Iraq faces a raft of difficulties if it is to become an effective, self-governing nation, and all of them point to the need for a continuing U.S. role in security and beyond. Start with the basic question of who or what is an Iraqi. In the last three years, Iraq's citizens pulled back from the brink of civil war. But they did so because of the surge of U.S. troops, not because they had forged a national consensus on living together democratically.

Iraqis' primary identities are still of religious denomination or ethnicity, not of Iraqi nationhood-and that may remain the case indefinitely. Iraqi national identity under Saddam Hussein never truly incorporated Shiites or Kurds. Sunnis, who identified most closely with the Iraqi nation, remain in some ways disenfranchised relative to the other groups, or at least they perceive themselves that way. Having run the country since its birth under the British, many Sunnis experience the rise of the Shiites and Kurds as a defeat for them in the zero-sum game of domination.

A Look Back

Carolyn Cole/Los Angeles Times/Associated Press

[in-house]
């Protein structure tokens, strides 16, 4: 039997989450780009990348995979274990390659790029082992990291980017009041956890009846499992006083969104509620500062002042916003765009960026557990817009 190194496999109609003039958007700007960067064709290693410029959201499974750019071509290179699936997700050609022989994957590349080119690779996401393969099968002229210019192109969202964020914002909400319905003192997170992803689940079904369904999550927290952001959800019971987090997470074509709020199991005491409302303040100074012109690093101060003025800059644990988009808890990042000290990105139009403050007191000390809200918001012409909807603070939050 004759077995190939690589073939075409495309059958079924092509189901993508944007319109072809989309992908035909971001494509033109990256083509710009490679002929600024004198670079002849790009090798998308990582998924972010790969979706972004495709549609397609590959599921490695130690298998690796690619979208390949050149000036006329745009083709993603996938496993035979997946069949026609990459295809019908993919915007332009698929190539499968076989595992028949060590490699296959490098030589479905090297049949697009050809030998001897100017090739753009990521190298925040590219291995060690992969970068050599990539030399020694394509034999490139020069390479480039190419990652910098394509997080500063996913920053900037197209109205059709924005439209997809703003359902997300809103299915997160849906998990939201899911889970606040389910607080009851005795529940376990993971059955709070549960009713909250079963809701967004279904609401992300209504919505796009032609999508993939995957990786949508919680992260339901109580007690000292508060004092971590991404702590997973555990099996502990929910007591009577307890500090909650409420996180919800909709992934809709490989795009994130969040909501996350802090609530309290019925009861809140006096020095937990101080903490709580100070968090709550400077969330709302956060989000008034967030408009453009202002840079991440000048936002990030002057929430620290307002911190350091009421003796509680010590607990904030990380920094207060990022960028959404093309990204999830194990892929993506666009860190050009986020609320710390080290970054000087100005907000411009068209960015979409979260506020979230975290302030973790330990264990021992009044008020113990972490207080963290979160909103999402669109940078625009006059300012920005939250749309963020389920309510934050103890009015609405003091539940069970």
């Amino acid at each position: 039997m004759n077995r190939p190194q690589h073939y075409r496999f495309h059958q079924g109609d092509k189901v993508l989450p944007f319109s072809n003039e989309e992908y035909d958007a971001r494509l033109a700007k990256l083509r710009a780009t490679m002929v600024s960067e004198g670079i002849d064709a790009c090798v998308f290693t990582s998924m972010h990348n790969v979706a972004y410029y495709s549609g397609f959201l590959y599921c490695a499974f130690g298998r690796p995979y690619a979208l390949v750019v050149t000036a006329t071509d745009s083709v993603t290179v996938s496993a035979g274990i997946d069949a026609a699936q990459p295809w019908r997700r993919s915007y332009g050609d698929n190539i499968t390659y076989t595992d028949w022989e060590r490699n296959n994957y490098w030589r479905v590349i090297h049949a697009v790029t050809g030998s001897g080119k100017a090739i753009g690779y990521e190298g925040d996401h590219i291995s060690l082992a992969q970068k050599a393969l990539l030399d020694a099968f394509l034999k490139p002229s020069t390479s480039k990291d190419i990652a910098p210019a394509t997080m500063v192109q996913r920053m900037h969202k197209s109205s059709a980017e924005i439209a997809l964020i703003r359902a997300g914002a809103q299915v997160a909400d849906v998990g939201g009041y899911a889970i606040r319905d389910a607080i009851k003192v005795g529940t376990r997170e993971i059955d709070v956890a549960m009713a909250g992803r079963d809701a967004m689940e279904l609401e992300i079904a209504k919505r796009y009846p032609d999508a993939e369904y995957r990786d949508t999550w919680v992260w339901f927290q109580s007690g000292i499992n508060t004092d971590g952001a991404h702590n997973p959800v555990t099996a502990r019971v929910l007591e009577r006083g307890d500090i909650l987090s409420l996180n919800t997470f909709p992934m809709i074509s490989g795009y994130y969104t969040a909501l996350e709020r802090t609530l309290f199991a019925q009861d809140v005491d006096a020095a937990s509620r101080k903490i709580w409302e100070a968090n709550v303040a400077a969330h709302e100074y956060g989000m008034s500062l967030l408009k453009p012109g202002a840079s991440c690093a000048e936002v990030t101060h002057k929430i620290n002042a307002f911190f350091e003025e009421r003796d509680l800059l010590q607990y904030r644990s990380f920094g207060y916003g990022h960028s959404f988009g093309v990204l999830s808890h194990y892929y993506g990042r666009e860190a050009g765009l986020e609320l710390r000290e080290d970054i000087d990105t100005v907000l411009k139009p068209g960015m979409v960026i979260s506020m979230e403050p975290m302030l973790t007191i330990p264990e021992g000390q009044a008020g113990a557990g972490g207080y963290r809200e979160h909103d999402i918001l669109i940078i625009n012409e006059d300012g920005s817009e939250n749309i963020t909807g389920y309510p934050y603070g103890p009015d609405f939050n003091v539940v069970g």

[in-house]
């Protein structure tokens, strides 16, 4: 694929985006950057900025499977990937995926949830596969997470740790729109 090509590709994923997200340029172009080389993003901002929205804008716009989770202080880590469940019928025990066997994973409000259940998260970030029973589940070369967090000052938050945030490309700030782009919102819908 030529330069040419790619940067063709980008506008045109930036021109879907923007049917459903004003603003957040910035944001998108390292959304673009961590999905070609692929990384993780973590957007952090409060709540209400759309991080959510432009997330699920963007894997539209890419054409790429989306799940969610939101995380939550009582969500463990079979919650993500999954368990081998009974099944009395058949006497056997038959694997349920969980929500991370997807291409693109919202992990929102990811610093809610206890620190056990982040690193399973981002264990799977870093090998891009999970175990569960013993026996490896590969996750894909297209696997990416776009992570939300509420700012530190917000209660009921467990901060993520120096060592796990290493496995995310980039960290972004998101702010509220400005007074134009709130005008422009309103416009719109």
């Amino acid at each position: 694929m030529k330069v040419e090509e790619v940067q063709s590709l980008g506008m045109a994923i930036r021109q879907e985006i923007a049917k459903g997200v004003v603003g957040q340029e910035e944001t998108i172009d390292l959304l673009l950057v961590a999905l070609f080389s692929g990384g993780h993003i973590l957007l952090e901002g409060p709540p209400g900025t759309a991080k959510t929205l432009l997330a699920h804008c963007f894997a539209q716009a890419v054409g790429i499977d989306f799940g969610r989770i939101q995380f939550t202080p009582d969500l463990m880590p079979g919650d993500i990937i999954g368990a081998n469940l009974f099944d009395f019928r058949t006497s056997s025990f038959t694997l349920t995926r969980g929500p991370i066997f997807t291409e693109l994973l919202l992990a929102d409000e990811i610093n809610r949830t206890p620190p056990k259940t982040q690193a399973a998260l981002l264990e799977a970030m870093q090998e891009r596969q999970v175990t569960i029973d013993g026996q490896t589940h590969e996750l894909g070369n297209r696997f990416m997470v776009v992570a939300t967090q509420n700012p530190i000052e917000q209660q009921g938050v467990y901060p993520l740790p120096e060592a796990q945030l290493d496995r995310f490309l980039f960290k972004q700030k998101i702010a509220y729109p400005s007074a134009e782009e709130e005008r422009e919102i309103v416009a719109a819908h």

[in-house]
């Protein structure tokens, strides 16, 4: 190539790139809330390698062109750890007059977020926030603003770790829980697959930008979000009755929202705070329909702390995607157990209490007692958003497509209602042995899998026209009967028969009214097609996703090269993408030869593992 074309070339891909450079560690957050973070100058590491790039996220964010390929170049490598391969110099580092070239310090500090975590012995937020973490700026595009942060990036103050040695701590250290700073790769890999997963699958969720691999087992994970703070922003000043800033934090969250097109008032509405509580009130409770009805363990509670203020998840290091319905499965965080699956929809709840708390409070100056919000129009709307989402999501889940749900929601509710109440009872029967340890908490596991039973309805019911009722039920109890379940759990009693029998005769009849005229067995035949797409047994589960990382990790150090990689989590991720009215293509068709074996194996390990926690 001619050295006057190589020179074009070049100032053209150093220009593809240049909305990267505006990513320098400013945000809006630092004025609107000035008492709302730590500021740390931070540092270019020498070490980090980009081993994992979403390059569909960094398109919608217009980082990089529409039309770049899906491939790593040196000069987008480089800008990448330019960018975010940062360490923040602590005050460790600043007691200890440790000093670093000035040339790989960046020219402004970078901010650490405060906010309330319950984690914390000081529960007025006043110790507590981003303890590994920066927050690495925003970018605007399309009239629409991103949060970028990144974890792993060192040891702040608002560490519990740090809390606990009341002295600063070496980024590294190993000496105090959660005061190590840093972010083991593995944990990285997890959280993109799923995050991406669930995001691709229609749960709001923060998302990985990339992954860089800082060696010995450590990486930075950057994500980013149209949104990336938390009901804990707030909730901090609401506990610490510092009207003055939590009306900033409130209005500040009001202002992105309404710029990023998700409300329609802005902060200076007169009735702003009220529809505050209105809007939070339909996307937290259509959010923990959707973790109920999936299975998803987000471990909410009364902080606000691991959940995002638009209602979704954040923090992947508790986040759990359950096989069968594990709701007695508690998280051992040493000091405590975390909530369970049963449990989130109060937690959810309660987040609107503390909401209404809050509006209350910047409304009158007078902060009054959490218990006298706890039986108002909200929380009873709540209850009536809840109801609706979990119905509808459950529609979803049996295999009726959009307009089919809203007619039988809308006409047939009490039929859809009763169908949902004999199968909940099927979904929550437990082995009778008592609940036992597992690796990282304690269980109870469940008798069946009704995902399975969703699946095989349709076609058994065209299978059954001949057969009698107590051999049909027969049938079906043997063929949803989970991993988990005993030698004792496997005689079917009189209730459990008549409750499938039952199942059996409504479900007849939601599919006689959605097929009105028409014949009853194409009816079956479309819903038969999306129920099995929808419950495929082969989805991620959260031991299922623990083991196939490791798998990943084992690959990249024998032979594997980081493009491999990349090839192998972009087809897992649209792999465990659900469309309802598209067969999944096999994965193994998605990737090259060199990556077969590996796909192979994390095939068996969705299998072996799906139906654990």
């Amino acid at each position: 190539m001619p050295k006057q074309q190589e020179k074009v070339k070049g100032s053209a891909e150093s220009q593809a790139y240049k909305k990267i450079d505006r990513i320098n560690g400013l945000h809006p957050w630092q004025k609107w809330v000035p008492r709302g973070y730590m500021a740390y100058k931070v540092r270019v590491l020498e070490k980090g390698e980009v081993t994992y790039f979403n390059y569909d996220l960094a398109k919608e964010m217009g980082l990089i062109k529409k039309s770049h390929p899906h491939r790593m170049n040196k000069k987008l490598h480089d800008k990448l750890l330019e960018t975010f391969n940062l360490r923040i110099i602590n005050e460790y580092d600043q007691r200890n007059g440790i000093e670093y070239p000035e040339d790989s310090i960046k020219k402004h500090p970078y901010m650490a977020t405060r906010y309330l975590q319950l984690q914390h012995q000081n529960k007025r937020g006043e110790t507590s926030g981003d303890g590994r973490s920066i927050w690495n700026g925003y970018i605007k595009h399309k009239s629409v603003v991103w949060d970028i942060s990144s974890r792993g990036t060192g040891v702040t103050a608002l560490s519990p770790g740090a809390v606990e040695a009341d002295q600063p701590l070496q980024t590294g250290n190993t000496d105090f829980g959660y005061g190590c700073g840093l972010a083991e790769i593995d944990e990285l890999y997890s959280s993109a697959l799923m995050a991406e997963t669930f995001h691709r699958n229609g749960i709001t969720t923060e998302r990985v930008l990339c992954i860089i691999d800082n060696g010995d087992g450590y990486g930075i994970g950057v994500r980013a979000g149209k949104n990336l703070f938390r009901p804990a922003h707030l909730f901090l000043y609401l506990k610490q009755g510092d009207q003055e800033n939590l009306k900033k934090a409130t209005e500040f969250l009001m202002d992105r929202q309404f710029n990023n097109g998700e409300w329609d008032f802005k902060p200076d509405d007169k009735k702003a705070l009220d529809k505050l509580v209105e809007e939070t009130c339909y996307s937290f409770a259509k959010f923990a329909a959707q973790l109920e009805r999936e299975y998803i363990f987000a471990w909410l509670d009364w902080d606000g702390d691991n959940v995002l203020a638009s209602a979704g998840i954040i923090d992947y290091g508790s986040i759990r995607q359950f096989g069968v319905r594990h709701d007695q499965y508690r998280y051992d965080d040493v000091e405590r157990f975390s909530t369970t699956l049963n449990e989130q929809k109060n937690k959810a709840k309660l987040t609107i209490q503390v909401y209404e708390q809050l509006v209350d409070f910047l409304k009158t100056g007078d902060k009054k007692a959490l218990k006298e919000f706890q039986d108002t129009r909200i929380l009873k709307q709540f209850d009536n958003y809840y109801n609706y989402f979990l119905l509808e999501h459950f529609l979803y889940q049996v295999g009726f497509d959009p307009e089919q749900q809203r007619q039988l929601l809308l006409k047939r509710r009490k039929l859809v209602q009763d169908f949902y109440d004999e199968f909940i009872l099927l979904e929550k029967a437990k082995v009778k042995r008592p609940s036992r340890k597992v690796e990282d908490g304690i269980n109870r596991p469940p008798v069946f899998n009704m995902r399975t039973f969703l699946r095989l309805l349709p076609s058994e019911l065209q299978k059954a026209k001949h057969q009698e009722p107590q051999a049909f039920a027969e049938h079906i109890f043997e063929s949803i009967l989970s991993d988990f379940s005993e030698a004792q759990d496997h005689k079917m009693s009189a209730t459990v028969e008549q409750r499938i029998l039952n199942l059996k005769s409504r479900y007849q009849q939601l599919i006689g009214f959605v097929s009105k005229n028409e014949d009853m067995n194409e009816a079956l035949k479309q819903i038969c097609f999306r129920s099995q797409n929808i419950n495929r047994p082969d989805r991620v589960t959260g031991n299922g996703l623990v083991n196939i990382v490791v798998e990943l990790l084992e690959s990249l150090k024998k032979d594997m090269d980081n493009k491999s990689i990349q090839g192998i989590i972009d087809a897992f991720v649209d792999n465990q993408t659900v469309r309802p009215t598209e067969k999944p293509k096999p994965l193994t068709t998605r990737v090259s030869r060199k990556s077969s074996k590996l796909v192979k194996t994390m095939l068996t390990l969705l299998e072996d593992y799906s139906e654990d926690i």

Lt. Col. Richard D. Heyward, left, of Illinois, and Sgt. Nick Wysong, of Washington, right, kept watch as the 2nd Squadron, 1st Cavalry Regiment of the 4th Stryker Brigade, 2nd Infantry Division crossed the southern desert of Iraq on Aug. 17, 2010. Theirs was officially designated the last combat brigade to leave Iraq.

The War's Toll

[IraqWithdrawal_]

A look at the conflict and its milestones.

A new Iraqi identity might conceivably emerge on the basis of common interest-the way Flemish and French-speaking Belgians have, despite historic distrust, so far stayed uneasily together out of inertia, convenience and economic advantage. But that is a far cry from the sort of commonality needed to sustain a state under difficult conditions or the threat of dissolution. Civic citizenship on the basis of pride in democratic institutions is a more desirable endpoint-but to get there, those institutions first must do a good job of functioning.

Then there is the danger that Iraq's fissiparous character could drive it back into civil war. Civil war began to break out in 2004 and 2005 because, in the absence of a national military or an effective occupying force, ordinary people did not believe the government was capable of protecting them. That forced everyone to find someone who might be capable of doing the job-and for most people, the best candidate was a militia. Sunnis squared off against Shiites. Meanwhile Iraq's Kurds cast a baleful eye over the whole situation, and spoke in robust terms about regional autonomy that sounded very much like independence.